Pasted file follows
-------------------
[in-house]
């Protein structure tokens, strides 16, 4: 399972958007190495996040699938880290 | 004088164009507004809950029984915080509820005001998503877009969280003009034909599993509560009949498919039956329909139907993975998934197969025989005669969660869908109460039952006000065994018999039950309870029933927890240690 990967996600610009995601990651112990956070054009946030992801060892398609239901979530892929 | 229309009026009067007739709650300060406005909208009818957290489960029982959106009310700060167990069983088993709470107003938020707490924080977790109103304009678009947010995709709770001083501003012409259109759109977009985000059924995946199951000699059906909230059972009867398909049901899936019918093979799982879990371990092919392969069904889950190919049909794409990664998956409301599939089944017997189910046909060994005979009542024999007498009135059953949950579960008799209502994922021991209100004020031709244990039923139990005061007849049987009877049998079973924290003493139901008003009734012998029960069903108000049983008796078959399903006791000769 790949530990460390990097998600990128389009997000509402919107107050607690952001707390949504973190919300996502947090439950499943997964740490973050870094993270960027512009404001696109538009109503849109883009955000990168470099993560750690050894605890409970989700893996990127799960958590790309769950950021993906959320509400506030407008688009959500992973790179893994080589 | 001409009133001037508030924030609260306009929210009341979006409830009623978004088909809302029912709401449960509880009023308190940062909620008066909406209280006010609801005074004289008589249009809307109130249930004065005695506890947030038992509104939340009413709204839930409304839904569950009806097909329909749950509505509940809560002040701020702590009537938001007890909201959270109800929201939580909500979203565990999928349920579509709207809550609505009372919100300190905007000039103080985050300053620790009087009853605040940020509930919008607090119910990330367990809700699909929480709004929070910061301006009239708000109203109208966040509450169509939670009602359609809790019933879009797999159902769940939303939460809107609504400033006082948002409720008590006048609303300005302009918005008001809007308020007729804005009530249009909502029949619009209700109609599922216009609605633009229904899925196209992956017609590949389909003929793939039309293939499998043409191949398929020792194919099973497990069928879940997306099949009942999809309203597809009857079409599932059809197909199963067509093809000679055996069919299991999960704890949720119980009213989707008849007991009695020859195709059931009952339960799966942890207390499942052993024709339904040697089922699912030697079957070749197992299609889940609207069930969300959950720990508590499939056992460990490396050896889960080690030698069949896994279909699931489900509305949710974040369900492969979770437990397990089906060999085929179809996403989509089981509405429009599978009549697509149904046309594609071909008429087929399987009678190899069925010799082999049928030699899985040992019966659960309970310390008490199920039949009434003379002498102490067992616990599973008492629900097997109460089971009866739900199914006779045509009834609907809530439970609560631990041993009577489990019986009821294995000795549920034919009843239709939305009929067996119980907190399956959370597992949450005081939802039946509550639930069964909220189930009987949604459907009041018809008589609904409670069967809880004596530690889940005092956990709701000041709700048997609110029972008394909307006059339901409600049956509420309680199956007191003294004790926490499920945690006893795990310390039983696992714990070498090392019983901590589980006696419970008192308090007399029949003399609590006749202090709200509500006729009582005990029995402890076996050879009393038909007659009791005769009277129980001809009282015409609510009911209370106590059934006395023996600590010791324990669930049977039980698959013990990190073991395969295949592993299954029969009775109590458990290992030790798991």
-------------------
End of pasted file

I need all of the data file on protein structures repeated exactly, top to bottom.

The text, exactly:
[in-house]
């Protein structure tokens, strides 16, 4: 399972958007190495996040699938880290 | 004088164009507004809950029984915080509820005001998503877009969280003009034909599993509560009949498919039956329909139907993975998934197969025989005669969660869908109460039952006000065994018999039950309870029933927890240690 990967996600610009995601990651112990956070054009946030992801060892398609239901979530892929 | 229309009026009067007739709650300060406005909208009818957290489960029982959106009310700060167990069983088993709470107003938020707490924080977790109103304009678009947010995709709770001083501003012409259109759109977009985000059924995946199951000699059906909230059972009867398909049901899936019918093979799982879990371990092919392969069904889950190919049909794409990664998956409301599939089944017997189910046909060994005979009542024999007498009135059953949950579960008799209502994922021991209100004020031709244990039923139990005061007849049987009877049998079973924290003493139901008003009734012998029960069903108000049983008796078959399903006791000769 790949530990460390990097998600990128389009997000509402919107107050607690952001707390949504973190919300996502947090439950499943997964740490973050870094993270960027512009404001696109538009109503849109883009955000990168470099993560750690050894605890409970989700893996990127799960958590790309769950950021993906959320509400506030407008688009959500992973790179893994080589 | 001409009133001037508030924030609260306009929210009341979006409830009623978004088909809302029912709401449960509880009023308190940062909620008066909406209280006010609801005074004289008589249009809307109130249930004065005695506890947030038992509104939340009413709204839930409304839904569950009806097909329909749950509505509940809560002040701020702590009537938001007890909201959270109800929201939580909500979203565990999928349920579509709207809550609505009372919100300190905007000039103080985050300053620790009087009853605040940020509930919008607090119910990330367990809700699909929480709004929070910061301006009239708000109203109208966040509450169509939670009602359609809790019933879009797999159902769940939303939460809107609504400033006082948002409720008590006048609303300005302009918005008001809007308020007729804005009530249009909502029949619009209700109609599922216009609605633009229904899925196209992956017609590949389909003929793939039309293939499998043409191949398929020792194919099973497990069928879940997306099949009942999809309203597809009857079409599932059809197909199963067509093809000679055996069919299991999960704890949720119980009213989707008849007991009695020859195709059931009952339960799966942890207390499942052993024709339904040697089922699912030697079957070749197992299609889940609207069930969300959950720990508590499939056992460990490396050896889960080690030698069949896994279909699931489900509305949710974040369900492969979770437990397990089906060999085929179809996403989509089981509405429009599978009549697509149904046309594609071909008429087929399987009678190899069925010799082999049928030699899985040992019966659960309970310390008490199920039949009434003379002498102490067992616990599973008492629900097997109460089971009866739900199914006779045509009834609907809530439970609560631990041993009577489990019986009821294995000795549920034919009843239709939305009929067996119980907190399956959370597992949450005081939802039946509550639930069964909220189930009987949604459907009041018809008589609904409670069967809880004596530690889940005092956990709701000041709700048997609110029972008394909307006059339901409600049956509420309680199956007191003294004790926490499920945690006893795990310390039983696992714990070498090392019983901590589980006696419970008192308090007399029949003399609590006749202090709200509500006729009582005990029995402890076996050879009393038909007659009791005769009277129980001809009282015409609510009911209370106590059934006395023996600590010791324990669930049977039980698959013990990190073991395969295949592993299954029969009775109590458990290992030790798991």